WEST PALM BEACH, Fla. — According to recent data, prices at the grocery store are rising at a higher rate than prices at many restaurants, meaning consumers can save money eating out this summer.
"It would be the dream spot first location," businessman Eddy Schwartz said.
Schwartz is hoping to soon open his dream restaurant in the heart of Singer Island.
"There's no barbecue around here and there's not that many restaurants, in particular in Singer Island, that if you really want to go eat, you have to go to Palm Beach Gardens or you have to go to Jupiter," he told WPTV.
He's planning on bringing a Knoxville, Tennessee, barbecue chain to South Florida.
It's called Buddy's Bar-b-q. Their prices are relatively low, which is something he wants to keep in place here for customers, given the high cost of food right now.
"I don't plan on coming here and jacking up prices," Schwartz said. "I just want people to taste the food, and the food will sell itself."
According to the most recent data from the U.S. inflation calculator released in May, compared to last year, cereal and bakery products are up 11.6%, meats, poultry, fish and eggs are up 14.2%, dairy is up 11.8%, but food away from home is only up 7.4%.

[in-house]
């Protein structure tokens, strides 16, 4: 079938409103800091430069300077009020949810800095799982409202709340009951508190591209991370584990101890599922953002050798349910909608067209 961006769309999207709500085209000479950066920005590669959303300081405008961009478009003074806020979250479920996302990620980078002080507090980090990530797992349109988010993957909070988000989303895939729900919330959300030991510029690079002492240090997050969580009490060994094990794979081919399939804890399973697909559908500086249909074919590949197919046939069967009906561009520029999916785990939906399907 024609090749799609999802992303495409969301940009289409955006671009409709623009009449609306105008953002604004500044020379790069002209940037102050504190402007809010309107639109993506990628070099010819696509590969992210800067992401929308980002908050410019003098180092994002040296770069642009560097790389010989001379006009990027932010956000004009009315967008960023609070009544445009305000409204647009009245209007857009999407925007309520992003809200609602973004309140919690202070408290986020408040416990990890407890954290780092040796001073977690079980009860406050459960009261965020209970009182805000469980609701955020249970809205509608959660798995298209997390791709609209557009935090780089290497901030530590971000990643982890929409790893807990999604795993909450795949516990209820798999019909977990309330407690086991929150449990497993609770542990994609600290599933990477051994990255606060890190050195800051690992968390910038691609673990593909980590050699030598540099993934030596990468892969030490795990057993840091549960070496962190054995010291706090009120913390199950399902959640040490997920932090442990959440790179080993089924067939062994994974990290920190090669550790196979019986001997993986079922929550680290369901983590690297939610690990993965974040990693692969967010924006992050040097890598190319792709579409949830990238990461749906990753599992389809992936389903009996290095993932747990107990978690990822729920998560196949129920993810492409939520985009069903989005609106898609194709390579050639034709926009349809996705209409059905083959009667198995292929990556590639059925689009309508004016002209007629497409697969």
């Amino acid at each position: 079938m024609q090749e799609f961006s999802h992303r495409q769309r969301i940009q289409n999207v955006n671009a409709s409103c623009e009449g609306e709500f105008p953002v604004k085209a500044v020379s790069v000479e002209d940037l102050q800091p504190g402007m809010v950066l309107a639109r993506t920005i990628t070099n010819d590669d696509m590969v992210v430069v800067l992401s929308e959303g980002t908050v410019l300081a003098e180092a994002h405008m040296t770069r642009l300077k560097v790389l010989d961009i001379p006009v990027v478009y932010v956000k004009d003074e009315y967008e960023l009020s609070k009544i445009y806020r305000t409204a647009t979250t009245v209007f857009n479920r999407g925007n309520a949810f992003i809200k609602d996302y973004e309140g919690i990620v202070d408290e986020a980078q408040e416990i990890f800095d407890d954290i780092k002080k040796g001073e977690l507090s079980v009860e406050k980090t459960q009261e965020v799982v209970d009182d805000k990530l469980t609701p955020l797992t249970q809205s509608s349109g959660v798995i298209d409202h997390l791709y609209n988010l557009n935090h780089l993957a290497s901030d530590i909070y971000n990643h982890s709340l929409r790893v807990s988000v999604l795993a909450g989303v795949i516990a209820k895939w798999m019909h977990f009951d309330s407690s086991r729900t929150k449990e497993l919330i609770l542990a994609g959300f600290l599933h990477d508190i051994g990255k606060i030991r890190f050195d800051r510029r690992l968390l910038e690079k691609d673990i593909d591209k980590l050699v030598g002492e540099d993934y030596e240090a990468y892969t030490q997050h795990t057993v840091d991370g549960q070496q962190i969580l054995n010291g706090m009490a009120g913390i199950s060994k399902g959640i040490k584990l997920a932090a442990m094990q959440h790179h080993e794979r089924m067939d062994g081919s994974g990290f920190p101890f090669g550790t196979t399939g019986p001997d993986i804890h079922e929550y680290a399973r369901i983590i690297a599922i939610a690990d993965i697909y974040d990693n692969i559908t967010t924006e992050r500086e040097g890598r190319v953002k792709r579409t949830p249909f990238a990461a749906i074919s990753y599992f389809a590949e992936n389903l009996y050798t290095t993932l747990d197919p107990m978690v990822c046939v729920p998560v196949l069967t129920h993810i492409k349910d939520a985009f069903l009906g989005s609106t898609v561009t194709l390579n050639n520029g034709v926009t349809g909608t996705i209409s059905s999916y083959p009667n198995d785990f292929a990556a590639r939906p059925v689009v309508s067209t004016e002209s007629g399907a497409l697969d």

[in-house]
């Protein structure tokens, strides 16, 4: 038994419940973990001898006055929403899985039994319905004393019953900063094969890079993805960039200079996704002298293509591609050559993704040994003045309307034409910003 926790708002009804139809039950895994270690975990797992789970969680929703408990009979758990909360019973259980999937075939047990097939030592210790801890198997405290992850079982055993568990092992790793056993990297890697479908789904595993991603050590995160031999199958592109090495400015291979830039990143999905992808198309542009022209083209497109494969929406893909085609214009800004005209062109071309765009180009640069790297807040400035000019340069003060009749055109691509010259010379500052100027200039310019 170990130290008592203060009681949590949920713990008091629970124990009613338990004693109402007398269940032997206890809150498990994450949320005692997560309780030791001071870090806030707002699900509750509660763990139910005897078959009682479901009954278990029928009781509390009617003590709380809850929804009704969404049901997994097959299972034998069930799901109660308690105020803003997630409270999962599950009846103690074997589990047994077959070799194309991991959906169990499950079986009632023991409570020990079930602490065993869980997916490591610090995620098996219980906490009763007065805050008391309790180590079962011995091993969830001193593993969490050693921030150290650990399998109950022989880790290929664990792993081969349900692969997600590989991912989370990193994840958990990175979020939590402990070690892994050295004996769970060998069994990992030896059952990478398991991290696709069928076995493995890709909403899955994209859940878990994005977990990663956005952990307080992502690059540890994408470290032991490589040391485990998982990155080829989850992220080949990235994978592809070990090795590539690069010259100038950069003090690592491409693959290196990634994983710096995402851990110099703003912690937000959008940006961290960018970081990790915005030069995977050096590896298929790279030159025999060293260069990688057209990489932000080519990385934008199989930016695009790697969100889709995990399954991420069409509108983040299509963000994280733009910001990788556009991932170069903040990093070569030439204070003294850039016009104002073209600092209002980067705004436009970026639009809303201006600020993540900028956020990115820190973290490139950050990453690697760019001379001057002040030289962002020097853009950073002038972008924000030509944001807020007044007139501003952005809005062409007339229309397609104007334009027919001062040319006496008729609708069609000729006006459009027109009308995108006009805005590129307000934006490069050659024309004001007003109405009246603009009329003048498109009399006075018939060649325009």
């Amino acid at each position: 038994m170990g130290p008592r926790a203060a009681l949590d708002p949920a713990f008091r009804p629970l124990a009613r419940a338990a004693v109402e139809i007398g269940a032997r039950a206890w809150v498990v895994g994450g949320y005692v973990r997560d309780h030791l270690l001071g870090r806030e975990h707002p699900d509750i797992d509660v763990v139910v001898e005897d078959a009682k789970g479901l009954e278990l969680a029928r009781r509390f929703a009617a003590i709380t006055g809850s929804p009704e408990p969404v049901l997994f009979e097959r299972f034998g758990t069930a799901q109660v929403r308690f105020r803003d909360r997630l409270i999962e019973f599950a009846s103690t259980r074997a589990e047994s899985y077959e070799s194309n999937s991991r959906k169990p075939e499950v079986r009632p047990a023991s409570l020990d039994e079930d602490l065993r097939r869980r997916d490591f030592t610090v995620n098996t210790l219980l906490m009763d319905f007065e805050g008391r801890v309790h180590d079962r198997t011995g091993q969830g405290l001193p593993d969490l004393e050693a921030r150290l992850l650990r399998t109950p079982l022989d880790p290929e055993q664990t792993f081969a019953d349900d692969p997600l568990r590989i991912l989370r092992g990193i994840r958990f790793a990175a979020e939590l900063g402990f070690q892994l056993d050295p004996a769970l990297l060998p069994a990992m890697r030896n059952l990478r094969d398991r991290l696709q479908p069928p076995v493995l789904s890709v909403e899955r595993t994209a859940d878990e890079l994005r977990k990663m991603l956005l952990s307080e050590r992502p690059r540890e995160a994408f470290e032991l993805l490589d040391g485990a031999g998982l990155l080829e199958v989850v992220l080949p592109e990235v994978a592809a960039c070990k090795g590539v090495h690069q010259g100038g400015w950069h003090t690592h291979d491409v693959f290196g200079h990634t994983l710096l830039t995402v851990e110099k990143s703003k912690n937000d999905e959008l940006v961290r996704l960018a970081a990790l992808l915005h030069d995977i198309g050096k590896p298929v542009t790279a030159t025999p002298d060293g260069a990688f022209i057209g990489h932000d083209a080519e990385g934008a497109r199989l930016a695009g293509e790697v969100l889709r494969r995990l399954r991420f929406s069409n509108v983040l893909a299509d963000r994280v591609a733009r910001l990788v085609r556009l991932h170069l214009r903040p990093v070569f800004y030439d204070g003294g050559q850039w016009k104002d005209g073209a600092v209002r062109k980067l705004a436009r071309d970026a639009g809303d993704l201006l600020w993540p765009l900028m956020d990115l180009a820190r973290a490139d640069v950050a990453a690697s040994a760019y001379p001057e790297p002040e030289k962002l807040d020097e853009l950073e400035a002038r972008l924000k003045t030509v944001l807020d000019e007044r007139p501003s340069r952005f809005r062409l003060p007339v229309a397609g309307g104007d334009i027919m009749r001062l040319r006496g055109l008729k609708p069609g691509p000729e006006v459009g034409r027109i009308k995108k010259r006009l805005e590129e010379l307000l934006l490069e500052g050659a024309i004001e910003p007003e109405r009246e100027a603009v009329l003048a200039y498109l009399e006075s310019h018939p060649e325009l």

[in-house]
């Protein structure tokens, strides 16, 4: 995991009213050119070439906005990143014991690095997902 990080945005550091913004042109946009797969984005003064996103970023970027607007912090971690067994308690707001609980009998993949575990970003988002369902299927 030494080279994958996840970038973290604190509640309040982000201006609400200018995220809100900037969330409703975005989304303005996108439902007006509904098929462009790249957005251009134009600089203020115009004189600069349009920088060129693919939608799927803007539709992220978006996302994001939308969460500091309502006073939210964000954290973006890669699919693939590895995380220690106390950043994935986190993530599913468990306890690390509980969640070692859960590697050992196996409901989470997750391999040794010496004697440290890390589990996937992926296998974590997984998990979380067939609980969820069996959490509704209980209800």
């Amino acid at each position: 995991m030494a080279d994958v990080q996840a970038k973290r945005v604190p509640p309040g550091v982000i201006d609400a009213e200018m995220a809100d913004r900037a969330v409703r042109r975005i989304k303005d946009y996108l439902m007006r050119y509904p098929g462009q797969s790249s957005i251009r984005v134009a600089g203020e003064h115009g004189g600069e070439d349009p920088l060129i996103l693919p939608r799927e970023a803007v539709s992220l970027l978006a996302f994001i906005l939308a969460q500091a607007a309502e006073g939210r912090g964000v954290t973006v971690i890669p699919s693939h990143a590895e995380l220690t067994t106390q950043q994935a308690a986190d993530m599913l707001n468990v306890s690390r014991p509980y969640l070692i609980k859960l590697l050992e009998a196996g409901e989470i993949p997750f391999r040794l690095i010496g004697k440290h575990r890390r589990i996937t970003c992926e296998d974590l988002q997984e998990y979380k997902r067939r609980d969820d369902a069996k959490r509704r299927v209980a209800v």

"The American Farm Bureau put out data that said the average summer cookout is going to cost about 17% more than it did a year ago due to inflation," Kevin Bryla, a marketing executive with SpotOn, said.
SpotOn is a software business that creates technology used at restaurants all over the country.
He told WPTV once they saw that data from the American Farm Bureau, they started looking at their own data.
"What we saw was our menu prices of our restaurants are only going up 6 or 7% on average," he said.
Bryla said that's when they realized consumers can actually save money by eating out right now.
"So we thought, it's kind of an interesting opportunity to talk to folks about the importance of supporting your local restaurant and potentially saving a couple dollars, too, since the rate of price increases is a little slower at restaurants versus what we're seeing in the grocery store," Bryla said.
That's something restaurant owners, and soon-to-be ones like Schwartz, are hoping people consider this summer.
"They're gonna to get a good price," Schwartz said. "They're gonna get good food."